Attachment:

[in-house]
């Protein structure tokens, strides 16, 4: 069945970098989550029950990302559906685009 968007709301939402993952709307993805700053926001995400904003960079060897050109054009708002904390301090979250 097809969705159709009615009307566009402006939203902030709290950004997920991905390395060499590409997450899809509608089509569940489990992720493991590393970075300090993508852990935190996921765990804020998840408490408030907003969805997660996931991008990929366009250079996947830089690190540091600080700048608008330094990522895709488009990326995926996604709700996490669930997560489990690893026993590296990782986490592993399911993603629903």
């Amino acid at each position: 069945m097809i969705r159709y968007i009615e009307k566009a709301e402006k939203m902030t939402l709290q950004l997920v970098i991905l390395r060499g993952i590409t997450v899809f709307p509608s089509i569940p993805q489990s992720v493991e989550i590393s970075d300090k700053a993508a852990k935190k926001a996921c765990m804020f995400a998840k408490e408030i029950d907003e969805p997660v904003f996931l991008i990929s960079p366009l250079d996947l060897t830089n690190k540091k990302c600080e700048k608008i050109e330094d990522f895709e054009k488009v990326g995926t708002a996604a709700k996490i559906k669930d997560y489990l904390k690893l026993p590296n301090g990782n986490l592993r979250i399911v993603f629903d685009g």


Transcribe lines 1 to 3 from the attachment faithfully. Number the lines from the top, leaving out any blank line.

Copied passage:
[in-house]
């Protein structure tokens, strides 16, 4: 069945970098989550029950990302559906685009 968007709301939402993952709307993805700053926001995400904003960079060897050109054009708002904390301090979250 097809969705159709009615009307566009402006939203902030709290950004997920991905390395060499590409997450899809509608089509569940489990992720493991590393970075300090993508852990935190996921765990804020998840408490408030907003969805997660996931991008990929366009250079996947830089690190540091600080700048608008330094990522895709488009990326995926996604709700996490669930997560489990690893026993590296990782986490592993399911993603629903």
């Amino acid at each position: 069945m097809i969705r159709y968007i009615e009307k566009a709301e402006k939203m902030t939402l709290q950004l997920v970098i991905l390395r060499g993952i590409t997450v899809f709307p509608s089509i569940p993805q489990s992720v493991e989550i590393s970075d300090k700053a993508a852990k935190k926001a996921c765990m804020f995400a998840k408490e408030i029950d907003e969805p997660v904003f996931l991008i990929s960079p366009l250079d996947l060897t830089n690190k540091k990302c600080e700048k608008i050109e330094d990522f895709e054009k488009v990326g995926t708002a996604a709700k996490i559906k669930d997560y489990l904390k690893l026993p590296n301090g990782n986490l592993r979250i399911v993603f629903d685009g």